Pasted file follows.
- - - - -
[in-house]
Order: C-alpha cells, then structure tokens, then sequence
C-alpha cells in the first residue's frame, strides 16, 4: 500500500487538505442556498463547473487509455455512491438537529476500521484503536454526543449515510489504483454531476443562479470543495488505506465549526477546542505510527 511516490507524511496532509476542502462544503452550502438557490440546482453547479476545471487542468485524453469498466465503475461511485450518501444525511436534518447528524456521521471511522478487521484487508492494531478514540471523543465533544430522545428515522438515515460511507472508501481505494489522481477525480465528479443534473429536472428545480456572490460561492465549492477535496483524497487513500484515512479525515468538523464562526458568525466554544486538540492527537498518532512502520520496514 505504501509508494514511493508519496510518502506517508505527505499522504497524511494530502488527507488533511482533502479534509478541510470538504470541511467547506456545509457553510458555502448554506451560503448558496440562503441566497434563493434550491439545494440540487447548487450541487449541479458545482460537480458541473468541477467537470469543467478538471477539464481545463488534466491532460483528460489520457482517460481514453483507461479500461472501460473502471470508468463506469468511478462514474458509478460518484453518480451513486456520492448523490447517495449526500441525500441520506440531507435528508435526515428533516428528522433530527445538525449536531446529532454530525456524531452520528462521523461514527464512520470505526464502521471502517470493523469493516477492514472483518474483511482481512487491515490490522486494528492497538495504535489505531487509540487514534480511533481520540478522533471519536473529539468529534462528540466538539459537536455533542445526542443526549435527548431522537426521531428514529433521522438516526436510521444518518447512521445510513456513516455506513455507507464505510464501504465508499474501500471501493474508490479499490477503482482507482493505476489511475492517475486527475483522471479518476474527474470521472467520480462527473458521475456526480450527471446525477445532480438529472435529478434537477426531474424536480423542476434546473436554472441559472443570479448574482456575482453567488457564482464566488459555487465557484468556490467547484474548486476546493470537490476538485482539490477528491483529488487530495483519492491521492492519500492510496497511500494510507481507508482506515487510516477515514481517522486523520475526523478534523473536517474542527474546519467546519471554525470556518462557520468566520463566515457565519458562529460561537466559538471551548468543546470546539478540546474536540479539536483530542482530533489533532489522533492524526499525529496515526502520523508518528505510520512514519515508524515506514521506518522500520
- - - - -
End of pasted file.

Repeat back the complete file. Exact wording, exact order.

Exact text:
[in-house]
Order: C-alpha cells, then structure tokens, then sequence
C-alpha cells in the first residue's frame, strides 16, 4: 500500500487538505442556498463547473487509455455512491438537529476500521484503536454526543449515510489504483454531476443562479470543495488505506465549526477546542505510527 511516490507524511496532509476542502462544503452550502438557490440546482453547479476545471487542468485524453469498466465503475461511485450518501444525511436534518447528524456521521471511522478487521484487508492494531478514540471523543465533544430522545428515522438515515460511507472508501481505494489522481477525480465528479443534473429536472428545480456572490460561492465549492477535496483524497487513500484515512479525515468538523464562526458568525466554544486538540492527537498518532512502520520496514 505504501509508494514511493508519496510518502506517508505527505499522504497524511494530502488527507488533511482533502479534509478541510470538504470541511467547506456545509457553510458555502448554506451560503448558496440562503441566497434563493434550491439545494440540487447548487450541487449541479458545482460537480458541473468541477467537470469543467478538471477539464481545463488534466491532460483528460489520457482517460481514453483507461479500461472501460473502471470508468463506469468511478462514474458509478460518484453518480451513486456520492448523490447517495449526500441525500441520506440531507435528508435526515428533516428528522433530527445538525449536531446529532454530525456524531452520528462521523461514527464512520470505526464502521471502517470493523469493516477492514472483518474483511482481512487491515490490522486494528492497538495504535489505531487509540487514534480511533481520540478522533471519536473529539468529534462528540466538539459537536455533542445526542443526549435527548431522537426521531428514529433521522438516526436510521444518518447512521445510513456513516455506513455507507464505510464501504465508499474501500471501493474508490479499490477503482482507482493505476489511475492517475486527475483522471479518476474527474470521472467520480462527473458521475456526480450527471446525477445532480438529472435529478434537477426531474424536480423542476434546473436554472441559472443570479448574482456575482453567488457564482464566488459555487465557484468556490467547484474548486476546493470537490476538485482539490477528491483529488487530495483519492491521492492519500492510496497511500494510507481507508482506515487510516477515514481517522486523520475526523478534523473536517474542527474546519467546519471554525470556518462557520468566520463566515457565519458562529460561537466559538471551548468543546470546539478540546474536540479539536483530542482530533489533532489522533492524526499525529496515526502520523508518528505510520512514519515508524515506514521506518522500520